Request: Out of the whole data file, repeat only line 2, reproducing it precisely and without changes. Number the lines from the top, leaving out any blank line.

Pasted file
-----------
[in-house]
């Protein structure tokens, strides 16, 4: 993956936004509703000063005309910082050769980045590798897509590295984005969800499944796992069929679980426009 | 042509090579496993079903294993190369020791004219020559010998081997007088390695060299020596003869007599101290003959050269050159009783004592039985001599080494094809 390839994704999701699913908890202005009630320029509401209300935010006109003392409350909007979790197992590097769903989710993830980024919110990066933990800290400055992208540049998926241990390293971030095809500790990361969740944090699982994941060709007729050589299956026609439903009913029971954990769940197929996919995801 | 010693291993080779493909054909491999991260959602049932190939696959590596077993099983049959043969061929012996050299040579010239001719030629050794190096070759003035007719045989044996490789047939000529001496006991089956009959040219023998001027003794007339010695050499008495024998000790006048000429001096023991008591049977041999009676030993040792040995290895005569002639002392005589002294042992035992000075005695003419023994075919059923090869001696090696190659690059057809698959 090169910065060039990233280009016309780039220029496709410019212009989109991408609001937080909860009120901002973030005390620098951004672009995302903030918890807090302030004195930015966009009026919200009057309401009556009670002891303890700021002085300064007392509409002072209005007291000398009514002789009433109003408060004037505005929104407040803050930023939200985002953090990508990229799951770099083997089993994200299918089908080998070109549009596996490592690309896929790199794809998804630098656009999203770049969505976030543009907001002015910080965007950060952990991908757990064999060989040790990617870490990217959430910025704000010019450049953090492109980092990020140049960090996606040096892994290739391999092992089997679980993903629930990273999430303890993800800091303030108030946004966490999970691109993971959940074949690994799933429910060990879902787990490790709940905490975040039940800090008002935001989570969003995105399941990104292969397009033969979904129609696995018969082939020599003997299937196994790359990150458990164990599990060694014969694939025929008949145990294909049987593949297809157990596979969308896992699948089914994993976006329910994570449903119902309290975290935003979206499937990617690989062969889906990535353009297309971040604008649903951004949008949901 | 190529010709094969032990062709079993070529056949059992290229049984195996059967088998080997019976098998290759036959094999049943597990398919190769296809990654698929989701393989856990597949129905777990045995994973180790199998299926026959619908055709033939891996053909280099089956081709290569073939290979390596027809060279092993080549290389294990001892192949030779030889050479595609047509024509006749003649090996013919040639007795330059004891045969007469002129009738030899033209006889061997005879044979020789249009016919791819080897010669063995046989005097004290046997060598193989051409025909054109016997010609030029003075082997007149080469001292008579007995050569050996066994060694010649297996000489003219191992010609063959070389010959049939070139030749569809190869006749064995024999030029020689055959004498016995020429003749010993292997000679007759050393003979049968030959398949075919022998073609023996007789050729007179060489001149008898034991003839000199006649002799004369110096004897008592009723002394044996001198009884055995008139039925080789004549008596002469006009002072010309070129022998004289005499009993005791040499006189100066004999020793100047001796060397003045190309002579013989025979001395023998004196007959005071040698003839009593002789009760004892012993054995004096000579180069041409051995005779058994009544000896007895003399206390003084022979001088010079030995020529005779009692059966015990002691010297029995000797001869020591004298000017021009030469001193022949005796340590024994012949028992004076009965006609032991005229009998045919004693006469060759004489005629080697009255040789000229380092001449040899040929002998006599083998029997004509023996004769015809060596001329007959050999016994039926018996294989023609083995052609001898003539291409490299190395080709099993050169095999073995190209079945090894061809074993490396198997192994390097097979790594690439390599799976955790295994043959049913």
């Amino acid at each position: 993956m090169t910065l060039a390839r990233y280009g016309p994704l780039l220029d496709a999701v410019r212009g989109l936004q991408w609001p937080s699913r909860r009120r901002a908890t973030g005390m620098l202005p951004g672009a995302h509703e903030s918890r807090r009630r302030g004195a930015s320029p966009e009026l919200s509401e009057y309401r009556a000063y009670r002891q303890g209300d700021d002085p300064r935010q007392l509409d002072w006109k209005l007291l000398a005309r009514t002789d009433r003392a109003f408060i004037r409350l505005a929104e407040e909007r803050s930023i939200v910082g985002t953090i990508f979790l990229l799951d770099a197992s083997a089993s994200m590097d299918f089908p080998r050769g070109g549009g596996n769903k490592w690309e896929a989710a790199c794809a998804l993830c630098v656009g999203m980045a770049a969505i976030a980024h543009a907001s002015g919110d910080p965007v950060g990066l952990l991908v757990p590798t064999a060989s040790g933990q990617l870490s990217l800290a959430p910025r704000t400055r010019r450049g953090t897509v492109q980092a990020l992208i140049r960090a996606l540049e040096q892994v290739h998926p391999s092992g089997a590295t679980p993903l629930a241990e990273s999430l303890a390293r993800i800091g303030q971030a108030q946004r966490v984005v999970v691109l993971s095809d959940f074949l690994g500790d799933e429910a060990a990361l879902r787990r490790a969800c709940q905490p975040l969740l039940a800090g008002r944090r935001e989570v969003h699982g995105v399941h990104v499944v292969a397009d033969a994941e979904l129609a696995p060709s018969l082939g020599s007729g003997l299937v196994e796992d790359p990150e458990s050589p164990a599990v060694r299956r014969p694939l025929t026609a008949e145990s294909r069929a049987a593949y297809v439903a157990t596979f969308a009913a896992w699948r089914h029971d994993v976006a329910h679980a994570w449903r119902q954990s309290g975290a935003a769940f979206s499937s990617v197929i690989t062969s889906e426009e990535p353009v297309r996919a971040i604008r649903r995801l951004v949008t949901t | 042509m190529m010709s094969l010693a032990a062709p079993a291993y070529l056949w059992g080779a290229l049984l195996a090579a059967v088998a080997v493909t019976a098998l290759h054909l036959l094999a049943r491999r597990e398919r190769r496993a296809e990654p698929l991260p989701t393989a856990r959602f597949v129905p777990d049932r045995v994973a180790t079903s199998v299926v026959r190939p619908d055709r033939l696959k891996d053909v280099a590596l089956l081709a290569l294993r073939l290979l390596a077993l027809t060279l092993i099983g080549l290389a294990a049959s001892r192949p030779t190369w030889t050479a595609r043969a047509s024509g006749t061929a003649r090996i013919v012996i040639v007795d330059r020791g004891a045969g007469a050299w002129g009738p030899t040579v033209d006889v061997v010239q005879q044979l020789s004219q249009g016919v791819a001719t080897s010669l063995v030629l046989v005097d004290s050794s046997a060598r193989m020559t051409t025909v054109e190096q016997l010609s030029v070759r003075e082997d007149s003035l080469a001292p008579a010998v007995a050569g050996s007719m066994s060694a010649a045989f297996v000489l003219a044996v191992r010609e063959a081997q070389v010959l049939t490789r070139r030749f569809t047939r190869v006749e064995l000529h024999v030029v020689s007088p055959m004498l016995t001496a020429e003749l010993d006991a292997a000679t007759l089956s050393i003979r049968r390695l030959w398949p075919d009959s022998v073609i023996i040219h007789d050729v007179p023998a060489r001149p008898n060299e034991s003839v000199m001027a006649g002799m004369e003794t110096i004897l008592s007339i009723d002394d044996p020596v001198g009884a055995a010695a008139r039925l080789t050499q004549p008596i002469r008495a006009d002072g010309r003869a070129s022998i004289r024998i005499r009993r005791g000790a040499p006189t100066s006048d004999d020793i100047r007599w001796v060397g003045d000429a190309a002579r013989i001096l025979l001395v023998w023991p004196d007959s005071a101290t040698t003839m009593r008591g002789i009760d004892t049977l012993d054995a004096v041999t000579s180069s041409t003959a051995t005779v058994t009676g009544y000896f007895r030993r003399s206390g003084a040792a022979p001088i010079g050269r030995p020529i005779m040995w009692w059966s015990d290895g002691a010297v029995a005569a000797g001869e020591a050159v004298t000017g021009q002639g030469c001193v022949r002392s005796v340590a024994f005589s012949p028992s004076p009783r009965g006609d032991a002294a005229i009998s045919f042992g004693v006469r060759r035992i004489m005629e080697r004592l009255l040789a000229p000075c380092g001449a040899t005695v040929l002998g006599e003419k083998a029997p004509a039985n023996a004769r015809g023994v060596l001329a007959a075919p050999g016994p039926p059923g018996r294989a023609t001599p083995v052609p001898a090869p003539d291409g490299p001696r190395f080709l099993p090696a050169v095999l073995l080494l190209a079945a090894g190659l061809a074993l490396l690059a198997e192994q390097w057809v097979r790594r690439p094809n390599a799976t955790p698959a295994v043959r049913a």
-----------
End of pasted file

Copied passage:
């Protein structure tokens, strides 16, 4: 993956936004509703000063005309910082050769980045590798897509590295984005969800499944796992069929679980426009 | 042509090579496993079903294993190369020791004219020559010998081997007088390695060299020596003869007599101290003959050269050159009783004592039985001599080494094809 390839994704999701699913908890202005009630320029509401209300935010006109003392409350909007979790197992590097769903989710993830980024919110990066933990800290400055992208540049998926241990390293971030095809500790990361969740944090699982994941060709007729050589299956026609439903009913029971954990769940197929996919995801 | 010693291993080779493909054909491999991260959602049932190939696959590596077993099983049959043969061929012996050299040579010239001719030629050794190096070759003035007719045989044996490789047939000529001496006991089956009959040219023998001027003794007339010695050499008495024998000790006048000429001096023991008591049977041999009676030993040792040995290895005569002639002392005589002294042992035992000075005695003419023994075919059923090869001696090696190659690059057809698959 090169910065060039990233280009016309780039220029496709410019212009989109991408609001937080909860009120901002973030005390620098951004672009995302903030918890807090302030004195930015966009009026919200009057309401009556009670002891303890700021002085300064007392509409002072209005007291000398009514002789009433109003408060004037505005929104407040803050930023939200985002953090990508990229799951770099083997089993994200299918089908080998070109549009596996490592690309896929790199794809998804630098656009999203770049969505976030543009907001002015910080965007950060952990991908757990064999060989040790990617870490990217959430910025704000010019450049953090492109980092990020140049960090996606040096892994290739391999092992089997679980993903629930990273999430303890993800800091303030108030946004966490999970691109993971959940074949690994799933429910060990879902787990490790709940905490975040039940800090008002935001989570969003995105399941990104292969397009033969979904129609696995018969082939020599003997299937196994790359990150458990164990599990060694014969694939025929008949145990294909049987593949297809157990596979969308896992699948089914994993976006329910994570449903119902309290975290935003979206499937990617690989062969889906990535353009297309971040604008649903951004949008949901 | 190529010709094969032990062709079993070529056949059992290229049984195996059967088998080997019976098998290759036959094999049943597990398919190769296809990654698929989701393989856990597949129905777990045995994973180790199998299926026959619908055709033939891996053909280099089956081709290569073939290979390596027809060279092993080549290389294990001892192949030779030889050479595609047509024509006749003649090996013919040639007795330059004891045969007469002129009738030899033209006889061997005879044979020789249009016919791819080897010669063995046989005097004290046997060598193989051409025909054109016997010609030029003075082997007149080469001292008579007995050569050996066994060694010649297996000489003219191992010609063959070389010959049939070139030749569809190869006749064995024999030029020689055959004498016995020429003749010993292997000679007759050393003979049968030959398949075919022998073609023996007789050729007179060489001149008898034991003839000199006649002799004369110096004897008592009723002394044996001198009884055995008139039925080789004549008596002469006009002072010309070129022998004289005499009993005791040499006189100066004999020793100047001796060397003045190309002579013989025979001395023998004196007959005071040698003839009593002789009760004892012993054995004096000579180069041409051995005779058994009544000896007895003399206390003084022979001088010079030995020529005779009692059966015990002691010297029995000797001869020591004298000017021009030469001193022949005796340590024994012949028992004076009965006609032991005229009998045919004693006469060759004489005629080697009255040789000229380092001449040899040929002998006599083998029997004509023996004769015809060596001329007959050999016994039926018996294989023609083995052609001898003539291409490299190395080709099993050169095999073995190209079945090894061809074993490396198997192994390097097979790594690439390599799976955790295994043959049913």